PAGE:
The chief executives of Canada’s five biggest pipeline companies last week vowed to elevate safety to a top priority.
National Energy Board (NEB) members Georgette Habib and Bob Vergette presided over the solemn occasion as moderators of a presidents’ panel that opened a two-day safety forum on possibilities for new or improved regulation.
Participants included Ian Anderson of Kinder Morgan Canada, Greg Ebel of Spectra Energy Corp., Russ Girling of TransCanada PipeLines, Terrance Kutryk of Alliance Pipeline and Al Monaco of Enbridge Inc. The corporate chieftains made their commitments while television cameras and tape recorders ran, before NEB Chairman Gaeton Caron and a sold-out crowd of more than 400 industry, community and government representatives.
“If we’re not safe, we don’t build,” said Anderson, whose company recently filed a C$5 billion-plus plan to triple capacity to 890,000 b/d on the Trans Mountain Pipeline from the Alberta capital of Edmonton to a tanker terminal in British Columbia’s (BC) largest harbor at Vancouver. “Safety discipline is the first priority.”
Canadian pipelines are being reborn into a new reliability and safety era, said Monaco. “We’re making a jump from one that celebrates statistical success to one that strives for zero incidents.”
Enbridge is entering the final argument stage of hotly contested approval hearings on its Northern Gateway proposal for an oilsands conduit from Edmonton to a new tanker terminal on the northern Pacific Coast at Kitimat, BC. The years-long regulatory marathon turned into an ordeal following the biggest accident in the Enbridge system’s history since the early 1950s, a 21,000 bbl spill in Michigan into the Kalamazoo River that coincided with the lethal 2010 BP plc Macondo well blowout in the Gulf of Mexico.
“We took a very long look in the mirror as a company,” Monaco said. “We simply had to change.” New procedures and attitudes are developing as a corporate initiative titled “Our Path to Zero,” the Enbridge variation on a theme sounded by all the Canadian pipelines.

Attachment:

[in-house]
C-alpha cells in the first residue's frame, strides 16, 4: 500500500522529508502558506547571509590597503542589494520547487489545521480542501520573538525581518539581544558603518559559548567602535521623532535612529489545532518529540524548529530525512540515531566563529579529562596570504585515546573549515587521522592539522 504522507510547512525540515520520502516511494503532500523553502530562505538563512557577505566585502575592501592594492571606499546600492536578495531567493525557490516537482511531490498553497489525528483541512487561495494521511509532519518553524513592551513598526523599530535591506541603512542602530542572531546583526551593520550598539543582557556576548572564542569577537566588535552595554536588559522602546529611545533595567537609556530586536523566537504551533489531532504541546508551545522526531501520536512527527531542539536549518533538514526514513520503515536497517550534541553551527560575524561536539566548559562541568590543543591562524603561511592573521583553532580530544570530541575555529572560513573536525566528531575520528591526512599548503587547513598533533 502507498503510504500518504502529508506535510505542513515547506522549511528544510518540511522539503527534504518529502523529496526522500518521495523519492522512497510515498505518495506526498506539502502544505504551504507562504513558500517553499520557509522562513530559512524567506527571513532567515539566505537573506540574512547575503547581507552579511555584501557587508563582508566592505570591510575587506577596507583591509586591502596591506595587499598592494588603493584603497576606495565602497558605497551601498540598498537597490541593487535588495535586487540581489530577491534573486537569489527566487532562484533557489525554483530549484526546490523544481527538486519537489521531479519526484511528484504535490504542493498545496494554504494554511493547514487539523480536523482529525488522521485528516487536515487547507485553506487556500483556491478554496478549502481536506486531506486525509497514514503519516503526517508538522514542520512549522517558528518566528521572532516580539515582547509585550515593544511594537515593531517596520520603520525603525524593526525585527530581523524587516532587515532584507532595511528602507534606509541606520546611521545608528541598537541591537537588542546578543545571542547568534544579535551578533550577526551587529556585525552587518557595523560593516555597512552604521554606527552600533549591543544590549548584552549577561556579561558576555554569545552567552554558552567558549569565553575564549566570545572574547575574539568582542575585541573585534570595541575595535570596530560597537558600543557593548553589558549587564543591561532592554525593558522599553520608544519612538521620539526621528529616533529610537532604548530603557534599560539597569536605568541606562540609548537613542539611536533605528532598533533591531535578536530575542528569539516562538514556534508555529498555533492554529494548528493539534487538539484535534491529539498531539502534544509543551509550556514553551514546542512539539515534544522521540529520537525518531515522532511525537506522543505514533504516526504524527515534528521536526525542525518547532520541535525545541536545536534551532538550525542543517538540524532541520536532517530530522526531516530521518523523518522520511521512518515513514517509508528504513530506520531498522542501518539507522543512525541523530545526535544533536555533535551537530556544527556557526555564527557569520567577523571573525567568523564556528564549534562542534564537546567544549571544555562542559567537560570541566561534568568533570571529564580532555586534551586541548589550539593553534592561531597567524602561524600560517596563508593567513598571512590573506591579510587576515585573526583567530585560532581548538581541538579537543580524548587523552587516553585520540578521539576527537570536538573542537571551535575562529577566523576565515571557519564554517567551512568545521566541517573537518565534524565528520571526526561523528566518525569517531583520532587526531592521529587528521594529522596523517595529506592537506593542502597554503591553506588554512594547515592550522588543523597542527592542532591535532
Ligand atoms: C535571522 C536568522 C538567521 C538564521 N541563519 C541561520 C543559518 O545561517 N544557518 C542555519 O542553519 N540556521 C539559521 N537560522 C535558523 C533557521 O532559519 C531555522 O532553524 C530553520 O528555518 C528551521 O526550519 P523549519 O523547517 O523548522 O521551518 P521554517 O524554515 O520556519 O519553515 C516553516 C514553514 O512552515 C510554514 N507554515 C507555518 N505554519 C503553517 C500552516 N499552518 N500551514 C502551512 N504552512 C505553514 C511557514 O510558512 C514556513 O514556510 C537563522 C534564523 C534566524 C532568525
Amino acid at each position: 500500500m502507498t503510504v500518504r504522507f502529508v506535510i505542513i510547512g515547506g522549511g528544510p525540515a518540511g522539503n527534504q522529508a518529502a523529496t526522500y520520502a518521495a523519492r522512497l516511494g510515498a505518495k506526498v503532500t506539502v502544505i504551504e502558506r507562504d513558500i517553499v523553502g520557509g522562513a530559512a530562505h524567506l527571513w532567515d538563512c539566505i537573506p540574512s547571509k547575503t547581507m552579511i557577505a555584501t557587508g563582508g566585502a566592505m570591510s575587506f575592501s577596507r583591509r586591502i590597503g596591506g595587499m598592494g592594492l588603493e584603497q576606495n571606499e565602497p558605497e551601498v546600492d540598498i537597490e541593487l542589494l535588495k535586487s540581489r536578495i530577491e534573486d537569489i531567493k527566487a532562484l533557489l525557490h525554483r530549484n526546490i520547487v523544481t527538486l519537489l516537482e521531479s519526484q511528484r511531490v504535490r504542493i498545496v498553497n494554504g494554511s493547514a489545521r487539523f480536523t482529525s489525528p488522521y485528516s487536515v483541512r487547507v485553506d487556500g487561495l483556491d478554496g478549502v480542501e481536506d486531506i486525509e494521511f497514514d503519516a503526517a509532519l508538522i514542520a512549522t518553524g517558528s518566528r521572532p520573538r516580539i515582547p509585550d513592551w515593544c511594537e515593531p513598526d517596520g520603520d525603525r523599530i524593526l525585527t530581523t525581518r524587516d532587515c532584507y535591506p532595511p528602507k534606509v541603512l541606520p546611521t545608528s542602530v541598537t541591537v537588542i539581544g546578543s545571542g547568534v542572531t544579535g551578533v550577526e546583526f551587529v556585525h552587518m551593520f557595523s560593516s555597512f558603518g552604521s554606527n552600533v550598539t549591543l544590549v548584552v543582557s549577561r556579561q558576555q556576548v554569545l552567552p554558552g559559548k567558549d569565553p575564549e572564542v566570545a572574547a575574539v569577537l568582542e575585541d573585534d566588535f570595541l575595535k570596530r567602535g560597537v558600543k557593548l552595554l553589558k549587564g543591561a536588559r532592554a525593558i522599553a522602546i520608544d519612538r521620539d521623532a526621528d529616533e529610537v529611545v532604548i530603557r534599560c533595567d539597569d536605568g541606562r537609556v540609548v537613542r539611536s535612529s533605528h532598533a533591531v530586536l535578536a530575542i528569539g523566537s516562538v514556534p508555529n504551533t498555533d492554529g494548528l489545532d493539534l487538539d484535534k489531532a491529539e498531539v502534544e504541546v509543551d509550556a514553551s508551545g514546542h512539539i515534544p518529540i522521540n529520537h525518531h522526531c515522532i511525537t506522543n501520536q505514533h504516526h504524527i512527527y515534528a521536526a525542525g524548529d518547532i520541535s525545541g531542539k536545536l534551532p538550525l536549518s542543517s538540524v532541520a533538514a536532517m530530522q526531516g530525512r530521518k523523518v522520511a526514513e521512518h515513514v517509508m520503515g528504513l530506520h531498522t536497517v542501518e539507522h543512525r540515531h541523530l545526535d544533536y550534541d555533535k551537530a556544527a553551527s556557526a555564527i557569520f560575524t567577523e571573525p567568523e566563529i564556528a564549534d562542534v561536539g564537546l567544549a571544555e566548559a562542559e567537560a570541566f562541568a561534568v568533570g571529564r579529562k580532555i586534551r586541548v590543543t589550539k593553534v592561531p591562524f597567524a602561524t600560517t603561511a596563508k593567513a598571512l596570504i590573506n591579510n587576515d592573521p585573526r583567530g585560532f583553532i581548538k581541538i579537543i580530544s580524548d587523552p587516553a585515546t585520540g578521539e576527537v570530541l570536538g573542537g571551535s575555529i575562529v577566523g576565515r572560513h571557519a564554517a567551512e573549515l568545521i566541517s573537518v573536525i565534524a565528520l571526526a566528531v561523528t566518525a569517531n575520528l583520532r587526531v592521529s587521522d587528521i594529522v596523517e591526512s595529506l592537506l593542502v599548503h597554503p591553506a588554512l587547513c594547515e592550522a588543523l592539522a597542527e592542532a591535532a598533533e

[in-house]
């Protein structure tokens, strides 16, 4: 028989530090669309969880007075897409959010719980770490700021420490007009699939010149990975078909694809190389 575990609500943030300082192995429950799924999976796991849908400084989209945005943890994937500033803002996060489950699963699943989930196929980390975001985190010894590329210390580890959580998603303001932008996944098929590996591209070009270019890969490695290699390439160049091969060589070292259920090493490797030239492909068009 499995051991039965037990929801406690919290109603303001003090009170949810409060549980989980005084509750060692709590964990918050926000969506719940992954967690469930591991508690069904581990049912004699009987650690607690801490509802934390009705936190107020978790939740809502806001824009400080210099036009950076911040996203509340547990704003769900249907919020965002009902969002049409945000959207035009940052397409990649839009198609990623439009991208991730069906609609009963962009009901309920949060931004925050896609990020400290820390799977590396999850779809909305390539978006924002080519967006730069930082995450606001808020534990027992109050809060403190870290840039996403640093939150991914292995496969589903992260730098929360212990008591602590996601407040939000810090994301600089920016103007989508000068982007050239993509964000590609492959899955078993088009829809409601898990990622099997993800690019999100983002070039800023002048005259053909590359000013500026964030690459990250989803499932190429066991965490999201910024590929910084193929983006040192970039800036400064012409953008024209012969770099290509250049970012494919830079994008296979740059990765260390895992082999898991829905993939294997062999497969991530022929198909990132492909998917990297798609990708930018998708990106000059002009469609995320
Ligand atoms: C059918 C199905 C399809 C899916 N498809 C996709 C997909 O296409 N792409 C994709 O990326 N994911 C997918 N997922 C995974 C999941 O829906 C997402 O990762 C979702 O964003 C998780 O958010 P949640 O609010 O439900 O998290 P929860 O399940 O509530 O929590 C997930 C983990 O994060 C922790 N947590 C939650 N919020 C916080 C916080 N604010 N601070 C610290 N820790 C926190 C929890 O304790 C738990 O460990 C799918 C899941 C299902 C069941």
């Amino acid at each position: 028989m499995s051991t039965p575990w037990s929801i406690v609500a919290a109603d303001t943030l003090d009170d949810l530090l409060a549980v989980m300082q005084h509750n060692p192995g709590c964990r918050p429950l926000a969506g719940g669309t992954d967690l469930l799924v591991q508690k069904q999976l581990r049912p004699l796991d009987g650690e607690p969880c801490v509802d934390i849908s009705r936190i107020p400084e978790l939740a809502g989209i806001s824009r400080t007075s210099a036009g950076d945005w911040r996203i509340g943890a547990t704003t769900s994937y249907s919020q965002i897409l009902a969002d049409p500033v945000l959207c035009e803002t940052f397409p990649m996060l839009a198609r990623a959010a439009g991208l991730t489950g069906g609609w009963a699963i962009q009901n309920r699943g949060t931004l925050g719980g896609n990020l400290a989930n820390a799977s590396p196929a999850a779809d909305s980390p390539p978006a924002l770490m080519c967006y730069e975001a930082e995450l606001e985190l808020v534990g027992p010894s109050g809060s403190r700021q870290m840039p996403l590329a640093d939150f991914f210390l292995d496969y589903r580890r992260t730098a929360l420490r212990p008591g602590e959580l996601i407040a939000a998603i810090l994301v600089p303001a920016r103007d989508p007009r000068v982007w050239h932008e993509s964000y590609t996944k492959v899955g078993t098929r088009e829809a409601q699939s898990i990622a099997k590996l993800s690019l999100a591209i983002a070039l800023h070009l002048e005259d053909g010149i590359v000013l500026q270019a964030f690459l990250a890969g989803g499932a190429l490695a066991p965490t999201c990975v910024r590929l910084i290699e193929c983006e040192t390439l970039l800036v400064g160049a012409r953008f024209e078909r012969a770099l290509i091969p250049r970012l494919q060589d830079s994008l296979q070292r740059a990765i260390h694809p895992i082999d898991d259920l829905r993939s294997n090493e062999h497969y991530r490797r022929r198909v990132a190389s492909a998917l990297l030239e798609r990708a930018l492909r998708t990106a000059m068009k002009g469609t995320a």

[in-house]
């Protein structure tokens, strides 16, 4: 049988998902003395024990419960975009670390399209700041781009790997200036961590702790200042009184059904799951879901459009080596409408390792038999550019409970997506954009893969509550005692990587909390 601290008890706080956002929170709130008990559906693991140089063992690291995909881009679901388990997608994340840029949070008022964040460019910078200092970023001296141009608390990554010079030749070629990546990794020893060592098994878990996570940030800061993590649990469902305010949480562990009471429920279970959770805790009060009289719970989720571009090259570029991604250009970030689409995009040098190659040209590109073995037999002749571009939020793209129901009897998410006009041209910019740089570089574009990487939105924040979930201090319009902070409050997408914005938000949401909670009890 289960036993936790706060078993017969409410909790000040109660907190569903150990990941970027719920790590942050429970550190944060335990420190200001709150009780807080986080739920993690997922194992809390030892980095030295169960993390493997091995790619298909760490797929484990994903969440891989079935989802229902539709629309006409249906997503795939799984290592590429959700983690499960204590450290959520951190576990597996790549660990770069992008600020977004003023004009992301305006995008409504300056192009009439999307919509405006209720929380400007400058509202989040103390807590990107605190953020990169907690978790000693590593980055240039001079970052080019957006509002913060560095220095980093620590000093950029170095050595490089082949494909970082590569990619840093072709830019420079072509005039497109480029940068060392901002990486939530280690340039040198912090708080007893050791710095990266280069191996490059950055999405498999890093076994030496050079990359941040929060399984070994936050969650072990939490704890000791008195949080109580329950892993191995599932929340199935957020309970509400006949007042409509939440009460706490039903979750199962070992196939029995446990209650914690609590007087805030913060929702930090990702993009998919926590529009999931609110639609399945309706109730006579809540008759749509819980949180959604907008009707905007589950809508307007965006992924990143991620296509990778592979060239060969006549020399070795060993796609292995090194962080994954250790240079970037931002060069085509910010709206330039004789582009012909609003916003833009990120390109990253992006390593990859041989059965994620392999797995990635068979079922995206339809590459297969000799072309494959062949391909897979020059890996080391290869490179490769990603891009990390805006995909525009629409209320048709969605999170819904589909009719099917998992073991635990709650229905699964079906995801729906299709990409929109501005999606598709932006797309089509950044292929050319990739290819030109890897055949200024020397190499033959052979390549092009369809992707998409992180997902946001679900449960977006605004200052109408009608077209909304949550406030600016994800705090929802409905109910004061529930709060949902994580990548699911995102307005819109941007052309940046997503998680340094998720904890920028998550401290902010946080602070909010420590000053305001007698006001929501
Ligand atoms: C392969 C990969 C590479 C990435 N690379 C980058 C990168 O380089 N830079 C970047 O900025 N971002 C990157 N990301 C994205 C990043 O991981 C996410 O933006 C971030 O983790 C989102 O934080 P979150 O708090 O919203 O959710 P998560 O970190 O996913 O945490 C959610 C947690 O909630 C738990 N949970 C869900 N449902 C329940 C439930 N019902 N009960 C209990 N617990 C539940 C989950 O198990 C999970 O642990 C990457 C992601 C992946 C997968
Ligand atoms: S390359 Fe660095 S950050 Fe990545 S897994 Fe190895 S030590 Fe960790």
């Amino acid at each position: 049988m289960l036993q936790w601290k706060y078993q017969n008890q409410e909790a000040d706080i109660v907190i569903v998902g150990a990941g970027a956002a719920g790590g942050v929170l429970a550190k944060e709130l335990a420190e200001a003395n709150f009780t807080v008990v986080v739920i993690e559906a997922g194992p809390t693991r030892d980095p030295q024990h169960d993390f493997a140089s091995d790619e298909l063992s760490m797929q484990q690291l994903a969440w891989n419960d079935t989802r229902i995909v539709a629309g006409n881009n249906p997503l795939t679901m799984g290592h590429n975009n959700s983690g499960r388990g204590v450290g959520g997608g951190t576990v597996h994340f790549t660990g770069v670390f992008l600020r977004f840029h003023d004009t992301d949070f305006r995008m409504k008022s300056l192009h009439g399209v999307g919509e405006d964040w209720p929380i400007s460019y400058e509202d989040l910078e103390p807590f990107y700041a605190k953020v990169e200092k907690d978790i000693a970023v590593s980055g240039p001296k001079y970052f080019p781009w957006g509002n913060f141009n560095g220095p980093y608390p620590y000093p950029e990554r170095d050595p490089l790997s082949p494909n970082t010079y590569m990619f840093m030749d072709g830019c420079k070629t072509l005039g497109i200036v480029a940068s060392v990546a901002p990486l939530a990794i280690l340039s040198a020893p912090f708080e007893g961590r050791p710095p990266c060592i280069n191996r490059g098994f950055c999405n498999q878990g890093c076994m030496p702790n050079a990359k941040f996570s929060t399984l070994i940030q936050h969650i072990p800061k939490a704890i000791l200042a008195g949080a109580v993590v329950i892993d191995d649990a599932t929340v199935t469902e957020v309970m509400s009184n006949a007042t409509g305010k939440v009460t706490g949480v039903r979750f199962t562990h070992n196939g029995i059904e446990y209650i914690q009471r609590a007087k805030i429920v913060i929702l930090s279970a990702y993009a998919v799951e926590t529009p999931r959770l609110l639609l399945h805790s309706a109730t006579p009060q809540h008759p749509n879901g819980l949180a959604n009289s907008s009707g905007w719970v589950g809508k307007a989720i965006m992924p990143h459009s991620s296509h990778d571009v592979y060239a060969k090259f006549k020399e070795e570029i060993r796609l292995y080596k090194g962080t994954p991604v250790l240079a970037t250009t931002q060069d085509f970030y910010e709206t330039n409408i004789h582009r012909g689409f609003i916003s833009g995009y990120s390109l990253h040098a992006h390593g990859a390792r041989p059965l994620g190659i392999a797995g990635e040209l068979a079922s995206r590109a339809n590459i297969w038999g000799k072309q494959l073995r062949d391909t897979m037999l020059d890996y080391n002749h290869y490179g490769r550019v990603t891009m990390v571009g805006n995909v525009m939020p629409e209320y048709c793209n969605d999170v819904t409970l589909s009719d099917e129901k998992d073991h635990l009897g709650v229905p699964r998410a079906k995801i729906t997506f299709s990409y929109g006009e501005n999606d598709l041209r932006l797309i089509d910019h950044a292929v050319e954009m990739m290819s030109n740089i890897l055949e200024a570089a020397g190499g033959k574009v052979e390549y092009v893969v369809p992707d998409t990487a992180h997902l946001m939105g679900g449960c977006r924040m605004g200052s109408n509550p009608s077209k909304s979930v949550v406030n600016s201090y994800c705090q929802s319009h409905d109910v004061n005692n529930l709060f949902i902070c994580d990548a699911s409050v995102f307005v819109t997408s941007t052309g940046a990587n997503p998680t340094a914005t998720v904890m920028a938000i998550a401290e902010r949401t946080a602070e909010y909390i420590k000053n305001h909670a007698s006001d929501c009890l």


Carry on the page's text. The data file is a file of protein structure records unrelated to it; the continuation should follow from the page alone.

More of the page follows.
“Our goal is zero incidents,” said Ebel, whose Spectra operations span the continent from its Maritimes & Northeast Pipeline in Nova Scotia, New Brunswick and New England to its Westcoast transportation and processing network in BC. “Nothing less is worth striving for.”
Previous-generation Canadian pipeline goals that emphasized the statistical rarity of low-probability, high-damage events implied that pipelines accepted periodic failures as inevitable or normal aspects of standard operating practices, said the Spectra president.
“Public confidence has been shaken severely and quite deservedly,” said Girling, whose TransCanada system is embroiled in years-long regulatory battles to build its proposed Keystone XL Pipeline from the northern Alberta oilsands across the United States to refineries on the Gulf of Mexico coast. “We need to work together as an industry. If we don’t regain public confidence, we’ll lose our social license to operate.”
The new Canadian pipeline sector mantra says that “all accidents are preventable; zero incidents is our goal.”
Kutryk, whose Alliance has delivered 1.6 Bcf/d of liquids-rich gas to Chicago from northern BC and Alberta since 1999 without an unintended release, said, “For pipeline companies, safety must be an absolute” and “nothing else is more important.” He suggested the ironclad industry standards should include a rule: “It’s never acceptable to cut corners at the expense of safety.”
The forum where the pipeline chiefs made their vows was among a series of NEB initiatives to implement a regulatory reform bill that the Conservative government in Ottawa enacted in mid-2012. The legislation infuriated environmental groups by restricting full participation in regulatory cases to groups or individuals that are directly affected by projects or that can show they have relevant expertise (see NGI, June 3).
However, the reform package also laid the groundwork for toughened industry policing by raising the NEB’s budget, increasing the board’s staff of inspection and enforcement officials, and sharpening the agency’s teeth by giving it power to levy stiff administrative penalties for failure to comply with regulations.
The NEB highlighted determination to raise pipeline safety standards by making an example of a lapse. The board posted results of an investigation into two winter brushes with danger on the Enbridge system, at the same as the pipeline presidents made their public commitments of improved performance.
At the Edmonton inlet to its oil lines, Enbridge reported “overpressure incidents” to the NEB in January and March. No catastrophic ruptures resulted, but pressure inside the pipe shot up to 116% of the regulated maximum operating level in one case and 121% in another.
The “overpressure issues represent potentially systemic noncompliances,” NEB said. The board fired off an order for Enbridge to develop a plan for preventing overpressure incidents. The document also reminded Canadian pipeline companies that they are all expected to comply with the operating standards laid out for Enbridge.
As the pipeline presidents lined up to declare commitments, Caron said, “This forum is only the first step towards building a pervasive culture of safety across industry…We expect pipeline company executives to set performance measures that provide a complete view of their organization’s current state of safety in order to identify areas of weakness and to proactively manage safety before an incident occurs.”
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